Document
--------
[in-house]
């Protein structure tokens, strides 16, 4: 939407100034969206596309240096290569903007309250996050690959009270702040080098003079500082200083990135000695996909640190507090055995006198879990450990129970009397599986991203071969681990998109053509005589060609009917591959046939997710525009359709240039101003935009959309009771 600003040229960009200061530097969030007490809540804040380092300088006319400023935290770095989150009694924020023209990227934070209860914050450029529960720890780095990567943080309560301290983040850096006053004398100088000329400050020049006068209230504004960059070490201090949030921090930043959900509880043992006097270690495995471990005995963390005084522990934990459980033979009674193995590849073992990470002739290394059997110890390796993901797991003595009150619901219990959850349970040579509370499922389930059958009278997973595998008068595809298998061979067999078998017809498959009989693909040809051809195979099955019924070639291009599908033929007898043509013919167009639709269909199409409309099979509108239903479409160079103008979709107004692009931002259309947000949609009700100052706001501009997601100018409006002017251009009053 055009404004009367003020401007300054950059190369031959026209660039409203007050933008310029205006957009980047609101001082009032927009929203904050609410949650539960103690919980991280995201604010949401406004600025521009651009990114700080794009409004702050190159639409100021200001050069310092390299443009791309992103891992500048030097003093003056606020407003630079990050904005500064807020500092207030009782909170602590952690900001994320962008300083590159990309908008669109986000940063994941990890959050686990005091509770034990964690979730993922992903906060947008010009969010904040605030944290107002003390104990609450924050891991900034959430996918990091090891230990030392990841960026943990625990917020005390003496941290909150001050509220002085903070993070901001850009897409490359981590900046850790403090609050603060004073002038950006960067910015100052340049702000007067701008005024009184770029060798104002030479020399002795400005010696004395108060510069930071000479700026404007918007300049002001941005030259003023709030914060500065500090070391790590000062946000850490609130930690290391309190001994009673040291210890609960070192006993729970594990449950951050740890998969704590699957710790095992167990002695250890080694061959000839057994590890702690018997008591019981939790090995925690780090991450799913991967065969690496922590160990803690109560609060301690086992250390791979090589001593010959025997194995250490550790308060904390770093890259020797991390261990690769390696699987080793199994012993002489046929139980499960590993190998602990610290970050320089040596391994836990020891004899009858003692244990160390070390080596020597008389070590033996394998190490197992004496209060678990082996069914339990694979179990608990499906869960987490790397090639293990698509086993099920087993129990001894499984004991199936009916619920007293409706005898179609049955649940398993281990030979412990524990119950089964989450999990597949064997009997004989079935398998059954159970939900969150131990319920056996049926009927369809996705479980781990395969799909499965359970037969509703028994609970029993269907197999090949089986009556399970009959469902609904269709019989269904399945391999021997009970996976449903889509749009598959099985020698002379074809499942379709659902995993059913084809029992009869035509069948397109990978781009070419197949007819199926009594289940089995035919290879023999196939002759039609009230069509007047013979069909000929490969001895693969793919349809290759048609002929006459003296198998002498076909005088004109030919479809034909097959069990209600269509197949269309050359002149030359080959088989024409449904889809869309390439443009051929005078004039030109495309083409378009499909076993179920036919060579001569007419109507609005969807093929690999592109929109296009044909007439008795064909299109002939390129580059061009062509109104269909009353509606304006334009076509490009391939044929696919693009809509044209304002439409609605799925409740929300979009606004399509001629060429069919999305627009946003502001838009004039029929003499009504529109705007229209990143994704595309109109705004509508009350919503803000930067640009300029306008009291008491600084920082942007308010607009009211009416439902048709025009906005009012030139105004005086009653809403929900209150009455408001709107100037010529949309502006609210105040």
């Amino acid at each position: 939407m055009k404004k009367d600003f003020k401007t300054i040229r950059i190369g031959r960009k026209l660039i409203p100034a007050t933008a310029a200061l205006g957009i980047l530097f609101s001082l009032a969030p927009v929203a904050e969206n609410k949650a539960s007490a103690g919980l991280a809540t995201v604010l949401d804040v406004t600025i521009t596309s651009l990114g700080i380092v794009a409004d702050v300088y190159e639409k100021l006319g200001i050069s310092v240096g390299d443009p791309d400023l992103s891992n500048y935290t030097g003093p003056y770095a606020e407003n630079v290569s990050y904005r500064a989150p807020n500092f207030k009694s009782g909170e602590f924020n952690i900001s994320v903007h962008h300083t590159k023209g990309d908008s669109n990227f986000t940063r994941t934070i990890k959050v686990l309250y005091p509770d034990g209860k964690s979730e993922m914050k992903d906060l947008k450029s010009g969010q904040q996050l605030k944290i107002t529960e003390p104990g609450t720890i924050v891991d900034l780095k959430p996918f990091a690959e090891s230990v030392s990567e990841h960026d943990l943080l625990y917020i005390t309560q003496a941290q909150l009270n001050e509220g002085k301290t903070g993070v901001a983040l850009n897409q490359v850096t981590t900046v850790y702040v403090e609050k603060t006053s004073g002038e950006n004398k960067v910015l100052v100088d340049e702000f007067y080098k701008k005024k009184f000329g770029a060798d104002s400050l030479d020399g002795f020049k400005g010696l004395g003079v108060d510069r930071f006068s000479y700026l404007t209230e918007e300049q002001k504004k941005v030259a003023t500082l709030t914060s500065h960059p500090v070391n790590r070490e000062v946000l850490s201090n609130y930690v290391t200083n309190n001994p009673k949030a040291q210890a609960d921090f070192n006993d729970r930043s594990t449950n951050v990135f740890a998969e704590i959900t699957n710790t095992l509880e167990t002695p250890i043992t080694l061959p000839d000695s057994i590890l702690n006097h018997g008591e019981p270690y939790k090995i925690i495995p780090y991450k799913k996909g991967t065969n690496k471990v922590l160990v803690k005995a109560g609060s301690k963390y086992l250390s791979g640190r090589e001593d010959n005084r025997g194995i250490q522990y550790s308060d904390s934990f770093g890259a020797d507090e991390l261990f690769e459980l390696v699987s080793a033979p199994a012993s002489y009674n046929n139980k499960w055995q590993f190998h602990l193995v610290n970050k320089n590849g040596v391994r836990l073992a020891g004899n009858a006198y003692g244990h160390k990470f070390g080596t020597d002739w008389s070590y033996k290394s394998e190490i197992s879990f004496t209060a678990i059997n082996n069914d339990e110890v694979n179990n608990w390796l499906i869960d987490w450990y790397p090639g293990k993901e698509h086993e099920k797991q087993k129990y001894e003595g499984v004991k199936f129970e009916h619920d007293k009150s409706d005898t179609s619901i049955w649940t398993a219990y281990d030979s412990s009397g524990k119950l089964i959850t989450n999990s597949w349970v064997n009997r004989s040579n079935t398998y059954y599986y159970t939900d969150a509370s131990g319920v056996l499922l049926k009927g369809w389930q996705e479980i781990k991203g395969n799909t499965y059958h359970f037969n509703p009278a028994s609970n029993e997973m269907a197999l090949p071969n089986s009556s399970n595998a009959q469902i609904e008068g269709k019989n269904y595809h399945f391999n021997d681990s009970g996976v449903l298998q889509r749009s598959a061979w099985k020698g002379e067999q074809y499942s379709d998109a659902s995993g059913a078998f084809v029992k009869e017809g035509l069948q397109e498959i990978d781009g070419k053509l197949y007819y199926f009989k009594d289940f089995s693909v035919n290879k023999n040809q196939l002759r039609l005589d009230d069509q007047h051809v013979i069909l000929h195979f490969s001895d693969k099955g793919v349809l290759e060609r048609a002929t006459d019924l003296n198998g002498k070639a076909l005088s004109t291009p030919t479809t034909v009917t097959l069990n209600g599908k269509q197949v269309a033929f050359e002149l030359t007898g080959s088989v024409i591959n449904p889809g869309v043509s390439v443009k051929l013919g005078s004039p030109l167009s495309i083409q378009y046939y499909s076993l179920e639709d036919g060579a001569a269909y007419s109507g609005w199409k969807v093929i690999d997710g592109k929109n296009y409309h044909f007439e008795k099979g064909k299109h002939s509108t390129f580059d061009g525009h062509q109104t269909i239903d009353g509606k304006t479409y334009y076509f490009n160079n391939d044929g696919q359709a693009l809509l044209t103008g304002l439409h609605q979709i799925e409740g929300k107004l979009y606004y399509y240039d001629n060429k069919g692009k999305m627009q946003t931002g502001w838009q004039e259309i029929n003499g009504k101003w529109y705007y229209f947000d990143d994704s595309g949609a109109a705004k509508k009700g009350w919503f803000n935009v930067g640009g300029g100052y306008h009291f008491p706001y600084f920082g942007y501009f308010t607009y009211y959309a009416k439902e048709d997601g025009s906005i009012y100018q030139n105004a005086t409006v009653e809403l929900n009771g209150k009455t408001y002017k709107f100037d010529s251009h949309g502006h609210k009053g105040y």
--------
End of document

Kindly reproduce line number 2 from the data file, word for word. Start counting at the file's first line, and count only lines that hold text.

């Protein structure tokens, strides 16, 4: 939407100034969206596309240096290569903007309250996050690959009270702040080098003079500082200083990135000695996909640190507090055995006198879990450990129970009397599986991203071969681990998109053509005589060609009917591959046939997710525009359709240039101003935009959309009771 600003040229960009200061530097969030007490809540804040380092300088006319400023935290770095989150009694924020023209990227934070209860914050450029529960720890780095990567943080309560301290983040850096006053004398100088000329400050020049006068209230504004960059070490201090949030921090930043959900509880043992006097270690495995471990005995963390005084522990934990459980033979009674193995590849073992990470002739290394059997110890390796993901797991003595009150619901219990959850349970040579509370499922389930059958009278997973595998008068595809298998061979067999078998017809498959009989693909040809051809195979099955019924070639291009599908033929007898043509013919167009639709269909199409409309099979509108239903479409160079103008979709107004692009931002259309947000949609009700100052706001501009997601100018409006002017251009009053 055009404004009367003020401007300054950059190369031959026209660039409203007050933008310029205006957009980047609101001082009032927009929203904050609410949650539960103690919980991280995201604010949401406004600025521009651009990114700080794009409004702050190159639409100021200001050069310092390299443009791309992103891992500048030097003093003056606020407003630079990050904005500064807020500092207030009782909170602590952690900001994320962008300083590159990309908008669109986000940063994941990890959050686990005091509770034990964690979730993922992903906060947008010009969010904040605030944290107002003390104990609450924050891991900034959430996918990091090891230990030392990841960026943990625990917020005390003496941290909150001050509220002085903070993070901001850009897409490359981590900046850790403090609050603060004073002038950006960067910015100052340049702000007067701008005024009184770029060798104002030479020399002795400005010696004395108060510069930071000479700026404007918007300049002001941005030259003023709030914060500065500090070391790590000062946000850490609130930690290391309190001994009673040291210890609960070192006993729970594990449950951050740890998969704590699957710790095992167990002695250890080694061959000839057994590890702690018997008591019981939790090995925690780090991450799913991967065969690496922590160990803690109560609060301690086992250390791979090589001593010959025997194995250490550790308060904390770093890259020797991390261990690769390696699987080793199994012993002489046929139980499960590993190998602990610290970050320089040596391994836990020891004899009858003692244990160390070390080596020597008389070590033996394998190490197992004496209060678990082996069914339990694979179990608990499906869960987490790397090639293990698509086993099920087993129990001894499984004991199936009916619920007293409706005898179609049955649940398993281990030979412990524990119950089964989450999990597949064997009997004989079935398998059954159970939900969150131990319920056996049926009927369809996705479980781990395969799909499965359970037969509703028994609970029993269907197999090949089986009556399970009959469902609904269709019989269904399945391999021997009970996976449903889509749009598959099985020698002379074809499942379709659902995993059913084809029992009869035509069948397109990978781009070419197949007819199926009594289940089995035919290879023999196939002759039609009230069509007047013979069909000929490969001895693969793919349809290759048609002929006459003296198998002498076909005088004109030919479809034909097959069990209600269509197949269309050359002149030359080959088989024409449904889809869309390439443009051929005078004039030109495309083409378009499909076993179920036919060579001569007419109507609005969807093929690999592109929109296009044909007439008795064909299109002939390129580059061009062509109104269909009353509606304006334009076509490009391939044929696919693009809509044209304002439409609605799925409740929300979009606004399509001629060429069919999305627009946003502001838009004039029929003499009504529109705007229209990143994704595309109109705004509508009350919503803000930067640009300029306008009291008491600084920082942007308010607009009211009416439902048709025009906005009012030139105004005086009653809403929900209150009455408001709107100037010529949309502006609210105040």